The Walton County Water and Sewer Authority is waiting on a response from the Georgia Environmental Protection Division to the Authority’s application for renewal of its permits to draw water from the existing Hard Labor Creek Regional Reservoir as well as from the Apalachee River.
The Authority submitted its renewal request for the two permits on May 3, but, according to Jimmy Parker from Precision Planning Inc., who represents the Authority, the Georgia EPD is holding up action until the Authority acquires land for an intake facility on the Apalachee River.
The Authority’s request from the United States Army Corps of Engineers for an extension of the Authority’s permit to withdraw water from the Apalachee River also is on hold while the Authority purchases land for the intake facility.
Parker said the purchase and sales agreement with an unidentified landowner currently is being finalized and he anticipates a called meeting of the Authority and the Hard Labor Creek Regional Reservoir Management Board in early to mid August to approve the agreement.
Oconee County is a partner with Walton County on the Reservoir, though the state and federal permits are held by the Walton County Water and Sewer Authority.
EPD And Corps Permits
The EPD notified the Walton County Water and Sewer Authority on Jan. 19 of this year that its permit to withdraw water from the Hard Labor Creek basin would expire on June 13, 2018. The letter did not ask for action on the permit for the Apalachee River.
|Aerial Photograph Looking Northwest From Dam June 2018|
The May 3 renewal application submitted by Parker, who is project manager for the Hard Labor Creek Regional Reservoir, listed both the permit for withdrawal from Hard Labor Creek and the permit to withdraw from the Apalachee River.
Water from the Apalachee River is to be pumped to the existing Hard Labor Creek Regional Reservoir to increase its capacity at some point in the future. The reservoir, located northeast of Social Circle, currently it at or just below full stage.
The Authority has asked the United States Army Corps of Engineers to extend beyond its expiration next year the permit to build an intake facility on the Apalachee River.
The Authority had been considering an intake facility in Morgan County instead of the Walton County site listed in the original permit from the Corps, but the Authority informed the Corps in June that it was moving the intake to an as-yet-unspecified Walton County location.
In the letter accompanying the 180-page renewal application, Parker states that “the projected population growth and resulting water supply demands of both Walton and Oconee counties over the next 50 years cannot be accommodated by current alternate water supply resources.”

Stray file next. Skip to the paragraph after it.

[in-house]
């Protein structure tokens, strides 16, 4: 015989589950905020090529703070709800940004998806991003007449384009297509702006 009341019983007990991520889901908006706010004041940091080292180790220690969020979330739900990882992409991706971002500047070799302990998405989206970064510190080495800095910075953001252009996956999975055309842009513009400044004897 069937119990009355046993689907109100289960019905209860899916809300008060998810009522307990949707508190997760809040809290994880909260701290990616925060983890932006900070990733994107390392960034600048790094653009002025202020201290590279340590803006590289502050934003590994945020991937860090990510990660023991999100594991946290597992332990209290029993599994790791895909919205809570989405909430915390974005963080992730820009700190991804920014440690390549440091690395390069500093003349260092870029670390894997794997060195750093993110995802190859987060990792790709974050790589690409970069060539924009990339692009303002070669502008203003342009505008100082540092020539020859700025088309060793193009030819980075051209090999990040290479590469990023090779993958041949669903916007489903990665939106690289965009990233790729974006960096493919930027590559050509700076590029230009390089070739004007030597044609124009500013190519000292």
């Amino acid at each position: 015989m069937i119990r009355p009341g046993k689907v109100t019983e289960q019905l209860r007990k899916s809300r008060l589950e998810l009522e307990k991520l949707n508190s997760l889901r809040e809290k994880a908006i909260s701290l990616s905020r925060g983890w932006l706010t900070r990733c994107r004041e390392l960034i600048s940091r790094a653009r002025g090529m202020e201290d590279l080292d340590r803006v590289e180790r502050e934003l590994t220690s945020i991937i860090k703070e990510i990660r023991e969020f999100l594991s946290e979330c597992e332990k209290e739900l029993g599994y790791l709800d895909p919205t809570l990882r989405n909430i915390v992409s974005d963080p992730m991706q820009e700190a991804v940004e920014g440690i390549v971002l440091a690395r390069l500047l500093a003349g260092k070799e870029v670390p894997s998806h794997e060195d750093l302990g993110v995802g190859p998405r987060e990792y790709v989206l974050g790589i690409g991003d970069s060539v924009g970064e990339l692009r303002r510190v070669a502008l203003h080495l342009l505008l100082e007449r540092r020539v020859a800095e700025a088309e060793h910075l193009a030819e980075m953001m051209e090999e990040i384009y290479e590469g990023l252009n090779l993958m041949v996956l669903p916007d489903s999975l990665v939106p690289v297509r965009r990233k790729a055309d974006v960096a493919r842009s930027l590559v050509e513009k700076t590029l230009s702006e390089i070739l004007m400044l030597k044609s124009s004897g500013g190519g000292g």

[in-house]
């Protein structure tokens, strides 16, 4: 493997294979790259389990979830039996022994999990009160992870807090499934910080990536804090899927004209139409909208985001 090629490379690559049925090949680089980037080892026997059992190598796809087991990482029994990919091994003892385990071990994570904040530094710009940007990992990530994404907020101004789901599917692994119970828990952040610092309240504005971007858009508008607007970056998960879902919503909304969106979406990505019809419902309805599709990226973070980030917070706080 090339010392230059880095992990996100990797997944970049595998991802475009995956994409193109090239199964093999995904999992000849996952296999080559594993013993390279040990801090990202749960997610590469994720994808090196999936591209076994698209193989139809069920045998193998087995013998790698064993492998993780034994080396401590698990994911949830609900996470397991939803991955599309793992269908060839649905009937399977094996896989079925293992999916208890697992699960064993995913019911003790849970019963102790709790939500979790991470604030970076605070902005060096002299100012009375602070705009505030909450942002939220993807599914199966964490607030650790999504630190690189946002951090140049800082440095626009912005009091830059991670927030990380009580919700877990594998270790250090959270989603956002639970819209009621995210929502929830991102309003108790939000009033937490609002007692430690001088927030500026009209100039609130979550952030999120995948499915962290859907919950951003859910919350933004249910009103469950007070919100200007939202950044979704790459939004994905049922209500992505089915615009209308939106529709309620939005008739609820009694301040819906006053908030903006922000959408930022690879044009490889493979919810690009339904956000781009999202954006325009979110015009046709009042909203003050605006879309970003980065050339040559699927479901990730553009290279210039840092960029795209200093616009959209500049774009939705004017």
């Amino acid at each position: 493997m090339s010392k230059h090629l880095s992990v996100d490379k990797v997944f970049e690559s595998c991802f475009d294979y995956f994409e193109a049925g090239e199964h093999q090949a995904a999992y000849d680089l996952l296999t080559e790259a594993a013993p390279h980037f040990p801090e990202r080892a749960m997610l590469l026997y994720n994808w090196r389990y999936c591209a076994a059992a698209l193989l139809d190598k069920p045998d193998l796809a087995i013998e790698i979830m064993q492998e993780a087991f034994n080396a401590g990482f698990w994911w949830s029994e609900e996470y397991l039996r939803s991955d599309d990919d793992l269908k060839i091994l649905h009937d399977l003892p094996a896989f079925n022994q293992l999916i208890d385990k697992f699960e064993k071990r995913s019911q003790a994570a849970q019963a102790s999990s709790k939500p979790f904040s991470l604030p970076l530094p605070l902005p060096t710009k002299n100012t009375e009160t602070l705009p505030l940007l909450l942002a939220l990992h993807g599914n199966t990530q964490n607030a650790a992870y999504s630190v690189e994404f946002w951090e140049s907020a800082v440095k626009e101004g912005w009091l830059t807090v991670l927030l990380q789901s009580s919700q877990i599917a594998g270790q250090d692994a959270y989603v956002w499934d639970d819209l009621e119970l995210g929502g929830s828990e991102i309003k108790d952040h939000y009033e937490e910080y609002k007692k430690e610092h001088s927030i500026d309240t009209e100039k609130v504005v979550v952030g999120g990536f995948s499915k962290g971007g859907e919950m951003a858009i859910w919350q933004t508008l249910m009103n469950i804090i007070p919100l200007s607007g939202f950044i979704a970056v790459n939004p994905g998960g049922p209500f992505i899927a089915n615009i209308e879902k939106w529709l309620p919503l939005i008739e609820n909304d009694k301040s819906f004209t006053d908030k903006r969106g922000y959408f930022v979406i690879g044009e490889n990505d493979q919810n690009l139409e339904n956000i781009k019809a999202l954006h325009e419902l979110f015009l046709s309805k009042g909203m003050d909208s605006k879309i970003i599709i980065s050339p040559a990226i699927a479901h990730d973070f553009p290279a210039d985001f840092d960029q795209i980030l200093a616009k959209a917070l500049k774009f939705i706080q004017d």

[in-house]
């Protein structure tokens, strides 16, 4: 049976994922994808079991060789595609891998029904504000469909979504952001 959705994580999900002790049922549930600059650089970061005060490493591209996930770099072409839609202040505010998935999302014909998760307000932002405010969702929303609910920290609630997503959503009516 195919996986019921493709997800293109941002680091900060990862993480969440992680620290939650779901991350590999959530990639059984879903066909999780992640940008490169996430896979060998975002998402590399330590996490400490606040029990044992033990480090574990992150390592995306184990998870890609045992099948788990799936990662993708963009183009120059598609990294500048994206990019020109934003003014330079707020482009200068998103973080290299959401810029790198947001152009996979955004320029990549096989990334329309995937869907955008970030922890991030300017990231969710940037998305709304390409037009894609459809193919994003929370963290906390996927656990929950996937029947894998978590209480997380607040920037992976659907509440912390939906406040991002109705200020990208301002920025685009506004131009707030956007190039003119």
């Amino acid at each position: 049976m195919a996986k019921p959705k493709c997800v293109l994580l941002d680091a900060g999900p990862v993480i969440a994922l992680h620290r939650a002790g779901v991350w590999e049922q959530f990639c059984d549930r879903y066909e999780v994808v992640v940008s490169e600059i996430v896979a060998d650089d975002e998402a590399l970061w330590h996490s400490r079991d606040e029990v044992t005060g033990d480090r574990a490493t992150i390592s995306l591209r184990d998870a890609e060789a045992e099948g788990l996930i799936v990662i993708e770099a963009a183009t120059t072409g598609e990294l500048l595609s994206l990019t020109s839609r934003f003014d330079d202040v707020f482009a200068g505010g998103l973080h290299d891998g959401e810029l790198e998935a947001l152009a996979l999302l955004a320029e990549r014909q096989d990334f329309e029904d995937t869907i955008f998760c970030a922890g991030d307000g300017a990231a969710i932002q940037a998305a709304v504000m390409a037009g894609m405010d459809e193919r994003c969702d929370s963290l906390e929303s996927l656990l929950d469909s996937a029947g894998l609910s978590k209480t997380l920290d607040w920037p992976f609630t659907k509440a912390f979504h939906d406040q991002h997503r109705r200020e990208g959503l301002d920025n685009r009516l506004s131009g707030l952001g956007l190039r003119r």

The reservoir and Apalachee River intake facility are “essential to meeting the long term water demands for Walton County, Oconee County and the Northeast Georgia Region,” Parker writes.
The renewal application projects that the population of Walton County will grow from its 2018 level of 94,311 to 220,175 in 2068.
The population of Oconee County is projected to grow from 37,196 today to 81,217 in 50 years, or in 2068, according to the application.
The reservoir, without the intake facility, is capable of producing 13.3 million gallons per day of treated water (calculated as average annual daily use), according to the document.
With the Apalachee River intake facility, the reservoir is able to produce 41.1 million gallons per day of treated water (again, calculated as average annual daily use), according to the EPD renewal application.
Oconee County’s share of water is set at 28.8 percent.
Water Use and Need
At present, according to the application, the annual average daily use of water by the Walton County Water and Sewer Authority is 4.8 million gallons per day, and the annual average daily use in Oconee County is 2.6 million gallons per day.
The Authority is not the only water supplier in Walton County, and, in fact, it is supplying water to only about a third of the population at present. Monroe is a competing water supplier.
The application projects that the Authority will need water from the reservoir as early as 2023 to serve its customers. In 2068, the report states, the Authority will need an additional 29.6 million gallons per day.
Oconee County is the only water supplier in the county, but about 40 percent of the population gets water from its own sources, most commonly from wells.
The application also projects that Oconee County will need water from the Hard Labor Creek Regional Reservoir by 2023, though Oconee County water officials have disputed that.
The renewal application states that Oconee County will need 5.7 million gallons per day from the Hard Labor Creek Regional Reservoir in 2068.
Water withdrawn from Hard Labor Creek will be treated at an as yet unbuilt treatment facility near the dam just northeast of Social Circle.
A distribution system will be built to pump that water to Walton and Oconee counties “and customers served by nearby utilities via distribution system interconnections,” according to the renewal application.
Hard Labor Creek and the Apalachee River are part of the Oconee River Basin, and inter-basin transfer from the Oconee River Basin will occur as approximately 50 percent of the Walton County Water and Sewer Authority’s service area is within the Ocmulgee River Basin, according to the application.
An estimated 70 percent of the service area's population is expected to live within the Ocmulgee River Basin, according to the application, while all of Oconee County’s service area is within the Oconee River Basin.
The overall inter-basin transfer is estimated at 50 percent, according to the application.
Parker provided me with the renewal application as well as the aerial photo used above.